A plaque remaining from the Big Apple Night Club at West 135th Street and Seventh Avenue in Harlem.

Above, a 1934 plaque from the Big Apple Night Club at West 135th Street and Seventh Avenue in Harlem. Discarded as trash in 2006. Now a Popeyes fast food restaurant on Google Maps.

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“I understand that my body can’t digest corn or whatever…” (7/19)
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Entry from April 07, 2006
Mitzvah Mobile (Mitzvah Tank)
A "mitzvah mobile" or "mitzvah tank" was started by Brooklyn's Lubavitch sect of ultra-Orthodox Jews in the 1970s. The mobile vans comb the streets for lapsed Jews and try to re-introduce them to Judaism. "Mitzvah" means "commandment" or "good deed."

Mitzvah tank or Mitzva tanks are large vehicles, usually a big van, or travel trailer, or recreational vehicle or campervan, sometimes even a pickup truck with a Sukkah on it, that are utilized by the Orthodox Judaism practitioners of Chabad-Lubavitch Hasidism as portable "educational and outreach centers" and "mini-synagogues", or when carrying a Sukkah as "Sukkah-mobiles", to reach out to secular and alienated Jews in high-density population areas where the Lubavitchers seek to promote the practice of Judaism by Jews.

The word Mitzvah means a "commandment" of the Torah in Judaism, but also carries with it the connotation of a good deed. Lubavitchers use these vehicles to spread the teachings of Judaism to the Jewish masses in "military fashion" in which "campaigns" and battles are fought, hence the naming of the vans and trucks as "tanks".

The strategy behind the Mitzvah tank "campaigns" was designed and encouraged by the seventh and last rebbe of Chabad Lubavitch, Rabbi Menachem Mendel Schneerson (1902-1994).
Mitzvah tanks have been commonplace on the streets of New York City since at least the 1970s. Today they are found all over the globe in cities where the Lubavitch movement is active.

In 1974, a new apparition began to make its appearance in the streets of Manhattan. Even in that hubbub of crowd and clamor, this strange vehicle attracted attention.

It was a standard van of the "U-Haul" or "Ryder" variety. It's back door was rolled up, showing a cargo of one large wooden table, two wooden benches, and a dozen young men with beards and black hats. From a loudspeaker taped to its roof issued forth a medley of Chassidic songs played on high volume—that is, high enough to make itself heard above the din of a Manhattan street corner. Large posters taped to the sides of the moving van proclaimed: "MITZVAH TANK", "Teffilin on board" and "Mitzvot On The Spot For People On The Go."
"Mitzvah" means "commandment". A mitzvah is one of the 613 divine instructions to the Jew contained in the Torah. The word also means "connection": a deed that connects the human being who performs it with G-d, who commanded it.

Before the Rebbe's "mitzvah campaign", the mitzvah was a private deed, performed by the "religious" Jew at home or in the synagogue. So it was only natural that the Rebbe's approach raised many an eyebrow: "Tefillin on a hippie?" "What's the point of doing one mitzvah on the way to lunch in a non-kosher restaurant?" Mitzvot were seen as the details that made up a religious Jew's lifestyle—pointless when not part of the whole package.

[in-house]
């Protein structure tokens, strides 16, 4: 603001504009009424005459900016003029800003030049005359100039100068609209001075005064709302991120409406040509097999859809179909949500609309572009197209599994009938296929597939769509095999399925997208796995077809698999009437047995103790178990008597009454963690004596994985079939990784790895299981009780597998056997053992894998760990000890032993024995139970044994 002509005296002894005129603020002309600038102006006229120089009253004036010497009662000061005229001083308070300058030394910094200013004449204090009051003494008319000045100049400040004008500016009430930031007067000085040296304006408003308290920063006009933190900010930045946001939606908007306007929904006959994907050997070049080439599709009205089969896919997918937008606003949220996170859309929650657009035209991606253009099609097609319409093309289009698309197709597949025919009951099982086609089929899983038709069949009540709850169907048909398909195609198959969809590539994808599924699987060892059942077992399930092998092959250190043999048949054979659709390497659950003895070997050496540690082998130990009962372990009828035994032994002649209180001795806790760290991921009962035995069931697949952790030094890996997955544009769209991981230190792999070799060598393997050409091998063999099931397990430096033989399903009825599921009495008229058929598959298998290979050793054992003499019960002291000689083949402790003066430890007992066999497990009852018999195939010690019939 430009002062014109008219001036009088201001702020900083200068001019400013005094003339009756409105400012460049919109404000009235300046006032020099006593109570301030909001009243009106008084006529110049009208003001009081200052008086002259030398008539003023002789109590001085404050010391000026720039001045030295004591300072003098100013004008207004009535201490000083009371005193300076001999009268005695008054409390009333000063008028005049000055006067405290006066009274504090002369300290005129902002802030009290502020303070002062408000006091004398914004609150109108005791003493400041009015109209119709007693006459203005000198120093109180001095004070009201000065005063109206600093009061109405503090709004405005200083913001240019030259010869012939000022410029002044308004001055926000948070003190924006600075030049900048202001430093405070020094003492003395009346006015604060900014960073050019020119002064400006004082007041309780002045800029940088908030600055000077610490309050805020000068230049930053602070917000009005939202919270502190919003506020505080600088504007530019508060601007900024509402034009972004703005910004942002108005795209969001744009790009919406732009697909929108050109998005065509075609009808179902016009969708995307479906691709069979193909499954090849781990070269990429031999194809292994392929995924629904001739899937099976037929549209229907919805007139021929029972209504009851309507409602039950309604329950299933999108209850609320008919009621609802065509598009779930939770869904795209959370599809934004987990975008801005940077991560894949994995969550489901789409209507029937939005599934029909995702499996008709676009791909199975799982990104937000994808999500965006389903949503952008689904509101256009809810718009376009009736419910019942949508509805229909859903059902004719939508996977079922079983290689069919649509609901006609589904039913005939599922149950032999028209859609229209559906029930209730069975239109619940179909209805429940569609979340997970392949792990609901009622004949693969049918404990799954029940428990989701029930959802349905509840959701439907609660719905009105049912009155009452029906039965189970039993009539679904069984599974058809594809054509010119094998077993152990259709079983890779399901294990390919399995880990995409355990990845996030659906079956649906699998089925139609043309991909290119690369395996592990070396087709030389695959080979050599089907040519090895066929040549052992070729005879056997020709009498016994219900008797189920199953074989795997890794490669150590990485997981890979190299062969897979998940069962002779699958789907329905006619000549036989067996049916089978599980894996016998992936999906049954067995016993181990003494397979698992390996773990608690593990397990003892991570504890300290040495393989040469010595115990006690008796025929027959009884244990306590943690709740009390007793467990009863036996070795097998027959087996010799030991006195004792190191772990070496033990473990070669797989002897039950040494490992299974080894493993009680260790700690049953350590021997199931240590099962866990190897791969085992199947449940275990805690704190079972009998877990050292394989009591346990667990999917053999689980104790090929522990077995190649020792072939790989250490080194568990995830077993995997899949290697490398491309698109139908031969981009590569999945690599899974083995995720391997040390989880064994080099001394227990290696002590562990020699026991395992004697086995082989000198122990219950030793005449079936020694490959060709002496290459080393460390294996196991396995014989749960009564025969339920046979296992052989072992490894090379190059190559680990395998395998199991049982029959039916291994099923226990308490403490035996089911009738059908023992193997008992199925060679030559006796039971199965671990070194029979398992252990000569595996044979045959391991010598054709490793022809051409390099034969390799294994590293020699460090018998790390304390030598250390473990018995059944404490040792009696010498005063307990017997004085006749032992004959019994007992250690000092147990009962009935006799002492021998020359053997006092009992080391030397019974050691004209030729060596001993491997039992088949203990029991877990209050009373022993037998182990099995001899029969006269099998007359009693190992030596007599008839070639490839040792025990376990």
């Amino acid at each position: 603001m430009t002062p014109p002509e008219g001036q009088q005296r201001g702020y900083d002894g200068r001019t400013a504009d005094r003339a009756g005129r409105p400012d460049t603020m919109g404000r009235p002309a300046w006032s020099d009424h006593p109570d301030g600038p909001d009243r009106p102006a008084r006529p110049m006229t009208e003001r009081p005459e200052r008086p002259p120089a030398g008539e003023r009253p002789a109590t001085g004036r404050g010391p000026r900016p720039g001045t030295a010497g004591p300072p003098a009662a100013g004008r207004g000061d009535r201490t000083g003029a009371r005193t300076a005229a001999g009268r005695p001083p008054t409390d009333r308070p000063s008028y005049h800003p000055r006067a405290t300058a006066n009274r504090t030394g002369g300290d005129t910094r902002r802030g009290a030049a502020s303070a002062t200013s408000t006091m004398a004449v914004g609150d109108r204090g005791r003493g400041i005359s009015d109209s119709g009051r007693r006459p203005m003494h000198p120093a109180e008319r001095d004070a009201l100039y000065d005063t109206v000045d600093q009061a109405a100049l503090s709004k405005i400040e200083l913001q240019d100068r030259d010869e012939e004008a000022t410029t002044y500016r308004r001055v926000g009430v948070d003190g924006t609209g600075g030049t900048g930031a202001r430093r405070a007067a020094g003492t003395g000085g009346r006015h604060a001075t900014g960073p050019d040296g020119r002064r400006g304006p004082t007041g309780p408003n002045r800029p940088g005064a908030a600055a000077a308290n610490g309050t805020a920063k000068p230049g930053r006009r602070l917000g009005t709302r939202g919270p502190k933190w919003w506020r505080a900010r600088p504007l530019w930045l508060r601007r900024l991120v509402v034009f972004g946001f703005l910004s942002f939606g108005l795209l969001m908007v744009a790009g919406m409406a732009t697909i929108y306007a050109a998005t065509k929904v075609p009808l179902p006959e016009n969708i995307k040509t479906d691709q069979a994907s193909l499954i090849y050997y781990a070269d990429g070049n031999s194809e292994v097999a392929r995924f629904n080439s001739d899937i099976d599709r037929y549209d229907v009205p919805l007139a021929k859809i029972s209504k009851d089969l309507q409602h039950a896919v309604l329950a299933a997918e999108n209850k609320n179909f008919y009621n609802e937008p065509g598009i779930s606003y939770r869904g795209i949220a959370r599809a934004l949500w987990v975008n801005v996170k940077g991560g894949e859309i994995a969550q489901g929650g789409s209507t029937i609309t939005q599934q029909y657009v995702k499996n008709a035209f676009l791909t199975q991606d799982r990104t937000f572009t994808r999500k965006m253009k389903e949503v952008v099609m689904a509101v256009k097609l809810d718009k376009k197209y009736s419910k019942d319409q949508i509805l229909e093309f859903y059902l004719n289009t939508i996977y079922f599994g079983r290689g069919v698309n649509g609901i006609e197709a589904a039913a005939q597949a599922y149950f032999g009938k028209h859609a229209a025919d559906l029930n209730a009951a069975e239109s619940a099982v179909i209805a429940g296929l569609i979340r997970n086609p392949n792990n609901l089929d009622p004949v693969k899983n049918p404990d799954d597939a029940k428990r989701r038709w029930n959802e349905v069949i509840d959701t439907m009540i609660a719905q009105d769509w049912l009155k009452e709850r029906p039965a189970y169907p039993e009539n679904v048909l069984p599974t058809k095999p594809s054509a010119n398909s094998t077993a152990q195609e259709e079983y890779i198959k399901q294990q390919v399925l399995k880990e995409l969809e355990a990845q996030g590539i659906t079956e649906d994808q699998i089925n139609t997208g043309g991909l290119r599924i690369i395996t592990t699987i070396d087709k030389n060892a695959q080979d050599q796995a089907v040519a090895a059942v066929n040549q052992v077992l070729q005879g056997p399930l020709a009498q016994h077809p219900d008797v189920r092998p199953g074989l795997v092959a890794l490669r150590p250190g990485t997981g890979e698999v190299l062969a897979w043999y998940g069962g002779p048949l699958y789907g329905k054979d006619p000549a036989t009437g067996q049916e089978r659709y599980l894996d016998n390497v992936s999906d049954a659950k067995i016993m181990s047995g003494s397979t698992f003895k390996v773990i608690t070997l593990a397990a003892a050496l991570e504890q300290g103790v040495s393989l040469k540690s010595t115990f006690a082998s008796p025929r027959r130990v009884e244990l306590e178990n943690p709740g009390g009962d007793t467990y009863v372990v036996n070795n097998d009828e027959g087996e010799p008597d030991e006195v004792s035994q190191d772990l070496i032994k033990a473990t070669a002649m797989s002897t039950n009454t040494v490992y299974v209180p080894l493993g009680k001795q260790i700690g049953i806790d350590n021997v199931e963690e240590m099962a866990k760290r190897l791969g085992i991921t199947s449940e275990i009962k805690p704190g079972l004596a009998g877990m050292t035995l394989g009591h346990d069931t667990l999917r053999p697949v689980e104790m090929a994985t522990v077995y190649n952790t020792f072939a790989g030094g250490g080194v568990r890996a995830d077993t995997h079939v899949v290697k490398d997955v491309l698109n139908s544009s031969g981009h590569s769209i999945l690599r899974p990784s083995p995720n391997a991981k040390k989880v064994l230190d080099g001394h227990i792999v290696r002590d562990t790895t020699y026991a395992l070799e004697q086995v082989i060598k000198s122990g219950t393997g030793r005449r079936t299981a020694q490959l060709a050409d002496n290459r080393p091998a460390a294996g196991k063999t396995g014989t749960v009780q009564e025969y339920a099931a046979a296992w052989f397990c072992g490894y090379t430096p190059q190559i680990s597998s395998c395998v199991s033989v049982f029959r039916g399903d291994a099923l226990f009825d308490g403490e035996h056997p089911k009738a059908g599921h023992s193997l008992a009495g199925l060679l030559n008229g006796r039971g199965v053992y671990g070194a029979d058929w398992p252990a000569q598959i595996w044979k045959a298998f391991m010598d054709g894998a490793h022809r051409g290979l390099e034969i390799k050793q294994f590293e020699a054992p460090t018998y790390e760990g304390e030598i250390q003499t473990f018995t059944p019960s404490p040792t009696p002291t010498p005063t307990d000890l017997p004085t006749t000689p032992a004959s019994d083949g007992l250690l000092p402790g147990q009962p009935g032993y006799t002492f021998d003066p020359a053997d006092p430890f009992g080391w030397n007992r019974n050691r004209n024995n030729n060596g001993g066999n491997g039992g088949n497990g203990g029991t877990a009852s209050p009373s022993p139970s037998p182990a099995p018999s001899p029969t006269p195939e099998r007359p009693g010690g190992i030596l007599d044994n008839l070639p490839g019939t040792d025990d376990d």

17 March 1975, Chicago Tribune, pg. C12:
Mitzvah Mobile" calls
stray Jews back to flock
By James Robison

"THEY SAID it wouldn't hurt; so I thought I'd try it," said Jerry Sterling, a 23-year-old student at the University of Illinois Chicago Circle campus.

Sterling, a nonpracticing Jew, had just stepped from a brightly decorated camper called a "Mitzvah Mobile," named for the Hebrew word "commandment" or "good deed." The camper -- operated by five Hasidic rabbinical student -- had been traveling the streets of Chicago for the last six days in an effort to awaken Jews to Jewish customs and identity.
The arrival of the mobile in Chicago is part of a nation-wide campaign by an ultra-Orthodox Jewish sect called the Lubavitcher Hasidim, based in New York. The sect has no formal organization in Chicago and the students operating the "Mitzvah Mobile" are all from the sect's New York seminary.

1 June 1977, New York Times, pg. B2:
Under Rabbi Schneerson, the Lubavitch group has altered the Hasidic pattern by looking outward. They have sent vans ("mitzvah tanks") into Manhattan and the suburbs, offering, to Jews only, religious books and items and a place to pray. They have recruited many young Jews at colleges in New York and California, offering intellectual programs, drug clinics and outreach houses.

12 December 1977, New York Times, pg. 45:
Before and after the candle-lighting ceremony, zealous members of the Lubavitch Youth Organization sold from vans what they called "Mitzvah Tanks," home-sized menorahs with candles.

13 April 1992, New York Times, "Convoy of 'Mitzvah Tanks' Celebrates Birthday of Rebbe" by Alison Mitchell, pg. B3:
The Lubavitch Hasidim call them the "mitzvah tanks" -- vans bedecked with religious sayings that roam New York City, blaring Old World music out of loudspeakers and trolling for Jews who want to rediscover their religious roots.
Posted by Barry Popik
Names/Phrases • Friday, April 07, 2006 • Permalink

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